Mevatel Kli Me’heichano

Shabbat (3:6) | Yisrael Bankier | 6 years ago

The Mishnah (3:6) teaches that one may not place a utensil beneath a lamp to catch the dripping oil. The Bartenura explains that since the oil is muktzeh, it would be equivalent to being “mevatel kli me’heichano”. In other words, one is now preventing the utensil for being used, which one is prohibited from doing. We shall try to understand this prohibition and how it arises in this case.

The Bartenura explains that the issue of mevatel kli me’heichano is because the utensil can no longer be moved. Consequently, it is as if the kli has been cemented down (albeit for halachic reasons) and therefore resembles a melacha - construction. Rashi (Shabbat 154b) however explains that the result resembles a different melacha - demolishing - since the kli is no longer fit for purpose.

How do we understand how the oil is being mevatel kli me’heichano? Rashi explains that since the oil is muktzeh, the kli becomes muktzeh too as it is a basis le’davar assur – a base serving something that is prohibited to move. It appears that that the law of basis le’davar assur applies even if the muktzeh item was placed there during Shabbat. Indeed the Tosfot Rid (154b) understands that were it not the case, then one could simple shake the oil off the kli when he needed it and it should not then be considered mevatel kli me’heichano. The Beit Yosef cites the Ran as another Rishon that maintains this position.

The Baal HaMeor (Shabbat 154b) however argues that a kli only becomes a basis le’davar assur if the davar assur was on the kli during bein ha’shamashot (between sunset and night fall) on erev Shabbat. In other words, the fact that this oil has dripped on the plate does not make it a basis le’davar assur. He explains that if a davar assur falls on the kli during Shabbat then the kli is not muktzeh. One can simply pick it up and shake off the davar assur. This would be true also if one placed the kli in order to catch a davar assur, but did so with the intention of shaking it off soon after. The cases where mevatel kli me’hachano is an issue is where one intends to leave the davar assur on it for the rest of Shabbat. In other words, the problem with placing the kli under the dripping oil is that one intends to leave it there for the rest of Shabbat.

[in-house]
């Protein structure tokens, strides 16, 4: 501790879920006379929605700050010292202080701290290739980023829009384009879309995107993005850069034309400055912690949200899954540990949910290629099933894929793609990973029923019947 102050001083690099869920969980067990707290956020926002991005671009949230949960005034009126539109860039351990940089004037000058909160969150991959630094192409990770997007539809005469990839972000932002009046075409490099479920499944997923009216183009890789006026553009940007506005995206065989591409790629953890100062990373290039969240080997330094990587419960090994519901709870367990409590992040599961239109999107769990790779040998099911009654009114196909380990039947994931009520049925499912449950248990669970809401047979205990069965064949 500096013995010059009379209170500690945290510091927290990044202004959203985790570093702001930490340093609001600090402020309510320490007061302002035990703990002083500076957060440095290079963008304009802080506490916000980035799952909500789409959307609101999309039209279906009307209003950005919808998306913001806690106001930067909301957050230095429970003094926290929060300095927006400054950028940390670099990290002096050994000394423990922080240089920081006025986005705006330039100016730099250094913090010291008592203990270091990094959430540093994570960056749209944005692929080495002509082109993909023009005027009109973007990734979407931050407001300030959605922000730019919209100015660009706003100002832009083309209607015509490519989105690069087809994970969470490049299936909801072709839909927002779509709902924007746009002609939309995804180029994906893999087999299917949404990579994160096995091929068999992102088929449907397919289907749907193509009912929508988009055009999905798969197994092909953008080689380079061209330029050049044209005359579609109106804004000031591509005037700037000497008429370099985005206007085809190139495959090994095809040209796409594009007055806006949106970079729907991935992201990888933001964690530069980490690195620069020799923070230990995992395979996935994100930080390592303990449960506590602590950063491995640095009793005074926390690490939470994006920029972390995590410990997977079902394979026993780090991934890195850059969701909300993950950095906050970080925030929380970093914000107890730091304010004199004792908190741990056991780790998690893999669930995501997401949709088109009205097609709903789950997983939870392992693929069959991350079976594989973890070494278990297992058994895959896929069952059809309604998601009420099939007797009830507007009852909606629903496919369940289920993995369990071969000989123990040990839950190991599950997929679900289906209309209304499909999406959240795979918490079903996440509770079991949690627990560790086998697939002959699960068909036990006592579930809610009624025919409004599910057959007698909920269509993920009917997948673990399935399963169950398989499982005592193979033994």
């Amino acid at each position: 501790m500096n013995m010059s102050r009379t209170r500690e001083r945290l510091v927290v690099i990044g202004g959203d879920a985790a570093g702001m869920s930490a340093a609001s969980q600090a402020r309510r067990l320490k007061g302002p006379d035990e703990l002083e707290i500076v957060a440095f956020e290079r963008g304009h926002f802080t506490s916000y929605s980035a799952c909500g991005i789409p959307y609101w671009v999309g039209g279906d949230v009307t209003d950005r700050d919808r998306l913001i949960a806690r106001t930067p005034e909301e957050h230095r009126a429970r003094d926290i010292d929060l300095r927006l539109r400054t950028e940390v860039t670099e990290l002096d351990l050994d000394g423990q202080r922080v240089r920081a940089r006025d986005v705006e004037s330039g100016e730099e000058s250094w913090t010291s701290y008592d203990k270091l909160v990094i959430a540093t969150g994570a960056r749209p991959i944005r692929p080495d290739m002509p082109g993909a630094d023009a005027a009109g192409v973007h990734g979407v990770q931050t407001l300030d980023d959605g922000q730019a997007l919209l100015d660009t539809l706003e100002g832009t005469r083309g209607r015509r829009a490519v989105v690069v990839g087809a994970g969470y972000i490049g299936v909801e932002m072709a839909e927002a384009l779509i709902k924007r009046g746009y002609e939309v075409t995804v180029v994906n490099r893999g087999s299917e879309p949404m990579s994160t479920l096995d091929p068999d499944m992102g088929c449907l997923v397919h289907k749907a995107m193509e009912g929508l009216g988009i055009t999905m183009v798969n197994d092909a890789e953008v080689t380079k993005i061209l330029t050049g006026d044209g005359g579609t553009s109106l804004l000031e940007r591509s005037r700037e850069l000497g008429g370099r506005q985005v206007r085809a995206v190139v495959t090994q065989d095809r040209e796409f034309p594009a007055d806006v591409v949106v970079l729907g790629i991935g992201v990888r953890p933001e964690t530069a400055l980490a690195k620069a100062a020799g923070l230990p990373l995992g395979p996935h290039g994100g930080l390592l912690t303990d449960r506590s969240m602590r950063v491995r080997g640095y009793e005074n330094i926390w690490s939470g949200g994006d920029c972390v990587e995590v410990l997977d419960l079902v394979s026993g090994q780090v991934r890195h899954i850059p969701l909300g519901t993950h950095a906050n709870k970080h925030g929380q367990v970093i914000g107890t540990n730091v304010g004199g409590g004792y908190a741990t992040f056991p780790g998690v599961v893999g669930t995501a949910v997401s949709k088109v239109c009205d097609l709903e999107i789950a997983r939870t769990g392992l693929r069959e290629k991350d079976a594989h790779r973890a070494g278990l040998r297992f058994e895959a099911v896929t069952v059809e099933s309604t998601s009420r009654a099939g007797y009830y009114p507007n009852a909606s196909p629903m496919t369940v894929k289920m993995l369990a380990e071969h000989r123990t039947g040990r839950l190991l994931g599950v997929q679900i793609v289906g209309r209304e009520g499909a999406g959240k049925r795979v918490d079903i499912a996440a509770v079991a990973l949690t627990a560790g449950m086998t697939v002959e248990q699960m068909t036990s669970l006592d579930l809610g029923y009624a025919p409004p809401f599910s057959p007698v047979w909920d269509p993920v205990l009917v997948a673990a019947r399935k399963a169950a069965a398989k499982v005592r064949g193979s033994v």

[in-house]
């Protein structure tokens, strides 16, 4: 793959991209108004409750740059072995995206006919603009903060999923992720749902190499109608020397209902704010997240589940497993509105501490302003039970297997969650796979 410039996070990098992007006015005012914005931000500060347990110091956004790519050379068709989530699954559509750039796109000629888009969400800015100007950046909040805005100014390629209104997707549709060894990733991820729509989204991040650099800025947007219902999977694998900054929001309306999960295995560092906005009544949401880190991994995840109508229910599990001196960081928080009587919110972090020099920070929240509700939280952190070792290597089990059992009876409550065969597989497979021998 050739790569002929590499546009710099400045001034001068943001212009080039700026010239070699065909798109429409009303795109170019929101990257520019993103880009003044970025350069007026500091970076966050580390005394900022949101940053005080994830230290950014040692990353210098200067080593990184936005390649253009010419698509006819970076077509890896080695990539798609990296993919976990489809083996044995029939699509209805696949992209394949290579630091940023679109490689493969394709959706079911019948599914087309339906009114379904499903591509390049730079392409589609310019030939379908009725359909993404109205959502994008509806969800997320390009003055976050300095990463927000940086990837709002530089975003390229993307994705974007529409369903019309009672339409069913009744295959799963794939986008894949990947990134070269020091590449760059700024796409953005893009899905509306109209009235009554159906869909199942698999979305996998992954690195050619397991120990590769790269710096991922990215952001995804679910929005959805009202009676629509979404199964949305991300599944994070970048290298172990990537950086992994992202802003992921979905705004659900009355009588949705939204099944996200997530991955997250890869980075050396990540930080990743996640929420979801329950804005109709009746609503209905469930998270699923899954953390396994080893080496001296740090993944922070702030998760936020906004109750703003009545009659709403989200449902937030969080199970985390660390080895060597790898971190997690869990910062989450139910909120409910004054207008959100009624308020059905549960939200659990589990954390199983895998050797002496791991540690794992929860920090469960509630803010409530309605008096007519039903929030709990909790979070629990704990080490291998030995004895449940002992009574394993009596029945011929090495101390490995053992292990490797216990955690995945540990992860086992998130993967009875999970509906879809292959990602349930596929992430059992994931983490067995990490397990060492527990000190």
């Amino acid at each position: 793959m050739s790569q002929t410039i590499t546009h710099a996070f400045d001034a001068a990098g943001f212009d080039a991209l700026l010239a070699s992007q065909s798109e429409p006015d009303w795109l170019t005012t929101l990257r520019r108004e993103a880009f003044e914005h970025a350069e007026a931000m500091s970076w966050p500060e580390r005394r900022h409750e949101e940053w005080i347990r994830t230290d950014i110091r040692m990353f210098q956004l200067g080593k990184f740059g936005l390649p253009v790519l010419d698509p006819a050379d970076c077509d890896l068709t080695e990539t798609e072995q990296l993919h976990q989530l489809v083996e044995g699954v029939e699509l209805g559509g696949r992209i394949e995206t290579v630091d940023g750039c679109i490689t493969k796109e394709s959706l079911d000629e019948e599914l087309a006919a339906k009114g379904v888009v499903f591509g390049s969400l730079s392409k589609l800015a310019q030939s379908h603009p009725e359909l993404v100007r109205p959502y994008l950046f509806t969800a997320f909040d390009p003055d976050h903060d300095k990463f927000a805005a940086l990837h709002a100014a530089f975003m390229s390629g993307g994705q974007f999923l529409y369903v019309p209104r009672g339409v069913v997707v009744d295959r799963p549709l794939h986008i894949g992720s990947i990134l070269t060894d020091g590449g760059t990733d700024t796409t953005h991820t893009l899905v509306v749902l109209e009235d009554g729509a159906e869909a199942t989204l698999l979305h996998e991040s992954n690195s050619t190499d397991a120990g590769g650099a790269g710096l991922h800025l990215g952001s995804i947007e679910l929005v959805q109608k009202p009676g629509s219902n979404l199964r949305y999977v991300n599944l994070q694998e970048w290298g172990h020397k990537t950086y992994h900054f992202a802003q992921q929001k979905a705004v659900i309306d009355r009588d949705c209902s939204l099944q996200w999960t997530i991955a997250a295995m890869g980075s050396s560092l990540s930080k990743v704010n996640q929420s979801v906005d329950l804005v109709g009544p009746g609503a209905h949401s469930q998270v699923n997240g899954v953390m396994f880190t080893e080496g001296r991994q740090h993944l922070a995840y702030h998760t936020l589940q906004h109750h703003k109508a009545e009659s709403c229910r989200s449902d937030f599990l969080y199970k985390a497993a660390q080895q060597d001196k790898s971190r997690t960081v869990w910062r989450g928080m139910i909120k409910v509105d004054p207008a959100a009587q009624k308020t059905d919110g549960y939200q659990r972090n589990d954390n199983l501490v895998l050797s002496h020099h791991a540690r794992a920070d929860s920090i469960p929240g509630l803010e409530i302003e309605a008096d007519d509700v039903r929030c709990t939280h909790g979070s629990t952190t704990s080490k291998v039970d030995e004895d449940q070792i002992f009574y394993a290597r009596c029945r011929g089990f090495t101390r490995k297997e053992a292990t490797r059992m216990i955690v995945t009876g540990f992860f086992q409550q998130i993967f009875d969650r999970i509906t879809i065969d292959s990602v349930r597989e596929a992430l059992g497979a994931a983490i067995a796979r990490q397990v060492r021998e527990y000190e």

Based on this understands, we find and interesting distinction raised by the Magen Avraham (265:2). He quotes the Haghot Ashri who explains that the law in our Mishnah only applies if the kli was placed there to catch the oil. If however it was placed there to catch dripping wax then it would be permitted. What is the difference? He explains, that regarding wax, one could simple shake the wax of off. Regarding oil however, one would be reluctant to do so in order to preserve the oil.

The Magen Avraham however notes that there are some Rishonim that prohibit one being mavetel kli me’heichano even temporarily. Nevertheless, he notes that while this point is debated, in cases of hefsed (loss) everyone agrees it is permitted temporarily. Consequently, in the case of dripping wax, where there is a concern of (chas ve’shalom) a fire, then everyone would agree that it is permitted. Nevertheless, he cites the Maharil who explains that licence of hefsed is only if there is a clear and present danger.

The Mishnah Berurah (265:5) cites the Magen Avraham to raise a further distinction. He explains that while one would be able to place the kli in order to catch wax, one would not be able to catch the burning wicks that might fall. The difference is that if the wax falls, one would be able to shake it off immediately. With respect to the falling wicks, since one must wait for the wicks to burn out prior to shaking them off, it would be considered temporarily being mevatel kli me’heichano and therefore prohibited.

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